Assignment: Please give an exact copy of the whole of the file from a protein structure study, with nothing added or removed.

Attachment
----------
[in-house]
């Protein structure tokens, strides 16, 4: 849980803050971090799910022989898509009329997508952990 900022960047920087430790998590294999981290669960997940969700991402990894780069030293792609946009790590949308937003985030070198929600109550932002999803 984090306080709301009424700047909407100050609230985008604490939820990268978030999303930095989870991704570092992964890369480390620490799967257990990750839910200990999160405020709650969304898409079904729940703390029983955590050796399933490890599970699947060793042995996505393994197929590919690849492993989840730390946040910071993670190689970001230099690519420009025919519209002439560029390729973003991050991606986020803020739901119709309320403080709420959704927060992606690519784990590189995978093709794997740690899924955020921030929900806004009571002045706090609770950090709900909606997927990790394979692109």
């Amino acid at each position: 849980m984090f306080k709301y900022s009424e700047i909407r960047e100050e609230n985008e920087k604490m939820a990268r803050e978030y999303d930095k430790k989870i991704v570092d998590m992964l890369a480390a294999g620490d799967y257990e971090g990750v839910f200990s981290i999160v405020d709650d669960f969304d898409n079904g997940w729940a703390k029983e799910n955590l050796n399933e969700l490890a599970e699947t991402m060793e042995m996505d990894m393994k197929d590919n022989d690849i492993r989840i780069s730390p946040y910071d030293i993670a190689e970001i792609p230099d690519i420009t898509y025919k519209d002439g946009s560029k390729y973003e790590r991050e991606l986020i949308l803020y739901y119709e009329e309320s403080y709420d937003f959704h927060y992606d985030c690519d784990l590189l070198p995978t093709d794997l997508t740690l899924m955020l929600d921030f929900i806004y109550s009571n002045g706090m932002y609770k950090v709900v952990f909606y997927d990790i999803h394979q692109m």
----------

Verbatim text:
[in-house]
């Protein structure tokens, strides 16, 4: 849980803050971090799910022989898509009329997508952990 900022960047920087430790998590294999981290669960997940969700991402990894780069030293792609946009790590949308937003985030070198929600109550932002999803 984090306080709301009424700047909407100050609230985008604490939820990268978030999303930095989870991704570092992964890369480390620490799967257990990750839910200990999160405020709650969304898409079904729940703390029983955590050796399933490890599970699947060793042995996505393994197929590919690849492993989840730390946040910071993670190689970001230099690519420009025919519209002439560029390729973003991050991606986020803020739901119709309320403080709420959704927060992606690519784990590189995978093709794997740690899924955020921030929900806004009571002045706090609770950090709900909606997927990790394979692109």
């Amino acid at each position: 849980m984090f306080k709301y900022s009424e700047i909407r960047e100050e609230n985008e920087k604490m939820a990268r803050e978030y999303d930095k430790k989870i991704v570092d998590m992964l890369a480390a294999g620490d799967y257990e971090g990750v839910f200990s981290i999160v405020d709650d669960f969304d898409n079904g997940w729940a703390k029983e799910n955590l050796n399933e969700l490890a599970e699947t991402m060793e042995m996505d990894m393994k197929d590919n022989d690849i492993r989840i780069s730390p946040y910071d030293i993670a190689e970001i792609p230099d690519i420009t898509y025919k519209d002439g946009s560029k390729y973003e790590r991050e991606l986020i949308l803020y739901y119709e009329e309320s403080y709420d937003f959704h927060y992606d985030c690519d784990l590189l070198p995978t093709d794997l997508t740690l899924m955020l929600d921030f929900i806004y109550s009571n002045g706090m932002y609770k950090v709900v952990f909606y997927d990790i999803h394979q692109m």